Dress appropriately: This applies mostly to the concert-going ladies out there; look, we all know you want to get dressed up and look cool and be flirty and all that other crap — but how can you possibly be comfortable standing up for four hours straight in 4-inch heels? That’s just a health risk, to you and to the feet of the people around you. Also, if you’re not at a rave or a child’s birthday party, keep the face paint and glitter at home. Keep the fairy wings and tutus and metallic American Apparel leggings locked up in a box somewhere, because you should never wear that in public. It sounds strange, but more often than not you’ll see that one girl who treats a concert like it’s either a Parisian catwalk or Halloween; both extremes are undesirable. There’s nothing wrong with looking nice, but try not to dress like such an obvious hipster; at an average show in Los Angeles, walking into the ladies’ restroom is like stepping into the Urban Outfitters catalog. Admittedly, getting dressed for shows in LA can be overwhelming to say the least; everyone wants to dress to impress and stand out. I say you should always wear what you’re comfortable in, even if it’s just jeans and a t-shirt. Wear shoes you don’t mind standing around or dancing in, and don’t wear too many heavy layers, because you will always end up either awkwardly tying your jacket around your waist like you’re in 5th grade, or trying to shove it in your purse — either option is a pain in the ass. For the guys out there, I have one rule: no bro tanks. That’s it.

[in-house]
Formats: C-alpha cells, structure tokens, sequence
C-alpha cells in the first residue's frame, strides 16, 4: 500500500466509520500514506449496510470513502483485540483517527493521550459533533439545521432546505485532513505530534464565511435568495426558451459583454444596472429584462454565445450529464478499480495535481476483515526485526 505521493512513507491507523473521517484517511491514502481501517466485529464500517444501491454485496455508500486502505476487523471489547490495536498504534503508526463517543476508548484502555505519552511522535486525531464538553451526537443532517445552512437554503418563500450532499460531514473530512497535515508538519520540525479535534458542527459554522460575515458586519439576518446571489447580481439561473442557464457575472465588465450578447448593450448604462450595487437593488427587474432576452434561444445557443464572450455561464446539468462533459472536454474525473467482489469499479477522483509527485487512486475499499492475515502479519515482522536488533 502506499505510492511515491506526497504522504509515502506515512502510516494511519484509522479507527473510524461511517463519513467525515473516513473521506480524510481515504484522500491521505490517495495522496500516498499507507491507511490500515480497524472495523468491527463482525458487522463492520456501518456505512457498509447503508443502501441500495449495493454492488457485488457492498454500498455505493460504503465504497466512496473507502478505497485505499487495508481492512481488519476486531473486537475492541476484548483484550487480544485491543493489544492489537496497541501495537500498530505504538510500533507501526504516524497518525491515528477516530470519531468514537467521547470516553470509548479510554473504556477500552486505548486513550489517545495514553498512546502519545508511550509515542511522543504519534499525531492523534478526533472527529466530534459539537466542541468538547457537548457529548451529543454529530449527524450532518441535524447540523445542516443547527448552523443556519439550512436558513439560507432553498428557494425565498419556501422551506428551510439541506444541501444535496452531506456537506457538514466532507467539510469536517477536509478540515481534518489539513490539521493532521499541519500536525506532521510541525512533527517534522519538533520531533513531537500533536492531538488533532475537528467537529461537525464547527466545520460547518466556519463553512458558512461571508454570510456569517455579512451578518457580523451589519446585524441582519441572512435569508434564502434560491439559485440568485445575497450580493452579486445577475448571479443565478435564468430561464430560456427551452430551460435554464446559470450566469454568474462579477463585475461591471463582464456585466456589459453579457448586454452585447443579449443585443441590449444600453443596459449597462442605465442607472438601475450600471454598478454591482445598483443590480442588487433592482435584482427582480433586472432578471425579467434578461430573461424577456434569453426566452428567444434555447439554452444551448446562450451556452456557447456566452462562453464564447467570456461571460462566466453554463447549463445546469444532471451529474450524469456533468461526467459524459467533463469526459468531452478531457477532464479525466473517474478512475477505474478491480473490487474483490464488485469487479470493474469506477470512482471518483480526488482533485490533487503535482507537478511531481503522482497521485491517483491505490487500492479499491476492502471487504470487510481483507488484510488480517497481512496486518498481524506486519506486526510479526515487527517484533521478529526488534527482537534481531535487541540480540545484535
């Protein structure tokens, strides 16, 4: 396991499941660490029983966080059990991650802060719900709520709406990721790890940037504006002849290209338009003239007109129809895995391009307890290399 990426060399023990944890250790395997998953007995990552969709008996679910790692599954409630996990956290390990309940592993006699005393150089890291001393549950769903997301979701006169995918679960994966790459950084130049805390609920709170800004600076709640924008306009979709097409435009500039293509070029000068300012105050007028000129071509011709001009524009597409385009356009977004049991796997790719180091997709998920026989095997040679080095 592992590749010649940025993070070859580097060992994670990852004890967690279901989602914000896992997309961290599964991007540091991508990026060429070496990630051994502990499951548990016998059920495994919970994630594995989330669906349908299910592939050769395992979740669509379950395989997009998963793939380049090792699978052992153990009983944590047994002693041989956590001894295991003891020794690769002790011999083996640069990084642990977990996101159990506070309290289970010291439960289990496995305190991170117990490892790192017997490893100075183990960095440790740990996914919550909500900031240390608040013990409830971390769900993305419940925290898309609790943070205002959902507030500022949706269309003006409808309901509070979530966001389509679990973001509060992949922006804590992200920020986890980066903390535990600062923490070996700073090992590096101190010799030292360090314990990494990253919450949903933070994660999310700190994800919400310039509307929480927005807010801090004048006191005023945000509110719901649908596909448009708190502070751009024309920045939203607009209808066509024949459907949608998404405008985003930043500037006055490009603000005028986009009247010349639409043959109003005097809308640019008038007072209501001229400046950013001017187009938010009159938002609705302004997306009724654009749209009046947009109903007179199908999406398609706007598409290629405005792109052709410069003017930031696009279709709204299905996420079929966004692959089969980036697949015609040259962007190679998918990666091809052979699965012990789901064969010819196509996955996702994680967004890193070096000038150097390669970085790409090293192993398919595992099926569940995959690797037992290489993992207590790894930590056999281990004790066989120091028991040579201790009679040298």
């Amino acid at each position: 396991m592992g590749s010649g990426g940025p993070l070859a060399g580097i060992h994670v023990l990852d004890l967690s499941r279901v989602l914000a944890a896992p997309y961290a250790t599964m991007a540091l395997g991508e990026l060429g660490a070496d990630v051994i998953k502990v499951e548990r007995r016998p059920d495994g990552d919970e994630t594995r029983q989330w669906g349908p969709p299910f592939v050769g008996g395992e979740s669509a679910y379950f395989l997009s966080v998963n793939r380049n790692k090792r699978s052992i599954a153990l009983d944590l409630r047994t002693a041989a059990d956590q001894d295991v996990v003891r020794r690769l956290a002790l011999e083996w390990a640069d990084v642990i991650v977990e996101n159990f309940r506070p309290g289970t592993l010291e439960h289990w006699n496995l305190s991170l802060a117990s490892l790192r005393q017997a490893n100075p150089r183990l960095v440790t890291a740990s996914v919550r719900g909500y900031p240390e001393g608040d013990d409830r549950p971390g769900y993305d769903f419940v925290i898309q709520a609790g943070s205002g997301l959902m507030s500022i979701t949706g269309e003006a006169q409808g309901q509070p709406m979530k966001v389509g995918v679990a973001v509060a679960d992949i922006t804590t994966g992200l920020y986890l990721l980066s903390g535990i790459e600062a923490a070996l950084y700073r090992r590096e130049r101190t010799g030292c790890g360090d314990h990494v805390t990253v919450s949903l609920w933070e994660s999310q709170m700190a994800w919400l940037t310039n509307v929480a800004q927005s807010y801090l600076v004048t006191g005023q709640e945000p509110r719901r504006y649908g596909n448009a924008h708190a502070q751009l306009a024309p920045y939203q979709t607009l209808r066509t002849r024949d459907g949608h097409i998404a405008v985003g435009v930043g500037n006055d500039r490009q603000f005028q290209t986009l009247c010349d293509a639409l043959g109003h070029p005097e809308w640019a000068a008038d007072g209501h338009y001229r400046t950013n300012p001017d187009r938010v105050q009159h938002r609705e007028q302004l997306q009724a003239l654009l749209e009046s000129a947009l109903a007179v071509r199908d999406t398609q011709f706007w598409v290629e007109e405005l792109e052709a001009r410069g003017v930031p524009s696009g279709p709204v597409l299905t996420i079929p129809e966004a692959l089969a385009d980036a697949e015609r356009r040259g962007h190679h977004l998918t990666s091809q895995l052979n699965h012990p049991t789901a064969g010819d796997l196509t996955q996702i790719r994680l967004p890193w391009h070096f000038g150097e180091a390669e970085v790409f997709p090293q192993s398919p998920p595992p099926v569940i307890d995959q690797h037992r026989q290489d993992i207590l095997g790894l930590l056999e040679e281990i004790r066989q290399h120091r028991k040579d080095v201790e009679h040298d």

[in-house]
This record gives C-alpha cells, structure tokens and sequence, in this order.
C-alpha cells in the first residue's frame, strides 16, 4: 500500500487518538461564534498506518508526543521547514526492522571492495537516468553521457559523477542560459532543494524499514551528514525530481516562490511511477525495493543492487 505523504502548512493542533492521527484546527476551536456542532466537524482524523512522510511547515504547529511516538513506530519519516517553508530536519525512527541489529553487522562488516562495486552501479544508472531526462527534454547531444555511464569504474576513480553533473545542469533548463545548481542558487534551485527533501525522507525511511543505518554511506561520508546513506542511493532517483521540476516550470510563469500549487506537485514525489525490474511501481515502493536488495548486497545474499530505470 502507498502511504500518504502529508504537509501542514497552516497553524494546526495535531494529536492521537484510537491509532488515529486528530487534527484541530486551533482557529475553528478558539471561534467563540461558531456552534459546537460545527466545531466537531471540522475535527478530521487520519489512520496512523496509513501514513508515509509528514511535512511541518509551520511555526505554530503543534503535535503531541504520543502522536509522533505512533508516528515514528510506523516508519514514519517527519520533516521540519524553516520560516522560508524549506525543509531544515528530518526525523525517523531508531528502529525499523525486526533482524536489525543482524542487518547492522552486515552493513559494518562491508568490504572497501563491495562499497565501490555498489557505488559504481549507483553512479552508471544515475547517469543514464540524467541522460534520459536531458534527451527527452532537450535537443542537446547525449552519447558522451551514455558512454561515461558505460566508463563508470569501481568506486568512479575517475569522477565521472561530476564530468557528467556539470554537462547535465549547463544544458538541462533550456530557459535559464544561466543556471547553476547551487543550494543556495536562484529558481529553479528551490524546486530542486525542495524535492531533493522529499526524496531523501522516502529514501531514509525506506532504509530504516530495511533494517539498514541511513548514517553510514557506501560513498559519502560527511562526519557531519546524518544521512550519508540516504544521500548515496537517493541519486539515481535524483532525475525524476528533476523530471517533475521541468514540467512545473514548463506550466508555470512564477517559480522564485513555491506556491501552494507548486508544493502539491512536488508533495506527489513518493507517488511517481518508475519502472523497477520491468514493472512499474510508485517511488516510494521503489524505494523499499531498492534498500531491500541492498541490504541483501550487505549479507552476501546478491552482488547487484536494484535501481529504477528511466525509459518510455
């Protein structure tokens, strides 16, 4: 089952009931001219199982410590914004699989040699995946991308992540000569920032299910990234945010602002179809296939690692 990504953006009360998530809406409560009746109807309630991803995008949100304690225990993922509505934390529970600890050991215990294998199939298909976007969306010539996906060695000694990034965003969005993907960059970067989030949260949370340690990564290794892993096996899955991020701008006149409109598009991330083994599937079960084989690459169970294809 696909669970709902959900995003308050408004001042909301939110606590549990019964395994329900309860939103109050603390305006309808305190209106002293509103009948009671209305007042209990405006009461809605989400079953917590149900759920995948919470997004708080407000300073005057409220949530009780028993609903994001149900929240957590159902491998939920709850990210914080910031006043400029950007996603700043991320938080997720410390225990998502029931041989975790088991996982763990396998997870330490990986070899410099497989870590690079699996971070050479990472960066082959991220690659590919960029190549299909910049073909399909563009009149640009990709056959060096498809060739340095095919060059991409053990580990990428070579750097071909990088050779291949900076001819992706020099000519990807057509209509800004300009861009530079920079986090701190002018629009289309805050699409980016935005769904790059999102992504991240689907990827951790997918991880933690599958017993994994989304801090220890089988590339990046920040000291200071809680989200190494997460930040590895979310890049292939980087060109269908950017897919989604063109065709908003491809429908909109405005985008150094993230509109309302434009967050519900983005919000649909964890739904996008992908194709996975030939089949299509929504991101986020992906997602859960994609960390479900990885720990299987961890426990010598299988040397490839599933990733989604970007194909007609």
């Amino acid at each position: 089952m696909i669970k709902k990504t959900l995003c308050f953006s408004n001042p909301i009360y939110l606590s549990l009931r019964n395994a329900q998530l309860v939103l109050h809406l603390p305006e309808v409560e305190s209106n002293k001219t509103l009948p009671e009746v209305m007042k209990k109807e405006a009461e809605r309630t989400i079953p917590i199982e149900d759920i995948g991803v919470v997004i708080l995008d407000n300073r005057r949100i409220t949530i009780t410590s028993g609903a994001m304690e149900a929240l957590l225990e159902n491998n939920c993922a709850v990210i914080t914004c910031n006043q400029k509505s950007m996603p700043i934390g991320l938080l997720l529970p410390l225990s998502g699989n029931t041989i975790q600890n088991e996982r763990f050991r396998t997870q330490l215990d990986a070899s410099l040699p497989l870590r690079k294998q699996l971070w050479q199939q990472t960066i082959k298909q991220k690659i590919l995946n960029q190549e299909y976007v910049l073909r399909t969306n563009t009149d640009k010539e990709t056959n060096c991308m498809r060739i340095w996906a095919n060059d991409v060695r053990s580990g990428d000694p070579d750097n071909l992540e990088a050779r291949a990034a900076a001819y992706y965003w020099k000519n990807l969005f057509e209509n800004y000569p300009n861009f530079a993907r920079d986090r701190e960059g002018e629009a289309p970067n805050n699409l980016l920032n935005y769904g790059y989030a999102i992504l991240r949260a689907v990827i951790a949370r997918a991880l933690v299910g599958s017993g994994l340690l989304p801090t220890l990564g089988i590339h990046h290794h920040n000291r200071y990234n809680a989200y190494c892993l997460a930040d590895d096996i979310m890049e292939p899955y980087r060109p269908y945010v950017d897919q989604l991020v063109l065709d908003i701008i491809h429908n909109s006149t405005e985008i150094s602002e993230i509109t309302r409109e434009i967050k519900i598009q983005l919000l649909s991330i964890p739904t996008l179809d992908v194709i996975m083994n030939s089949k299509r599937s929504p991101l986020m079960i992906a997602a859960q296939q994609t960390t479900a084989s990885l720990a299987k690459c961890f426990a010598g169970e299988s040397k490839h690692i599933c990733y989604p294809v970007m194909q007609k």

Live music is a beautiful thing; it’s where like-minded people share their love of music in a public space, where you can forget your inhibitions and enjoy yourself, and experience your favorite musicians in person. But if you don’t play your cards right, it can become a hellish night where you are surrounded by all the worst types of people, trapped in a room where not even your favorite music can relieve your agony. So, follow some simple rules, and spare everyone around you the pain of your bad behavior.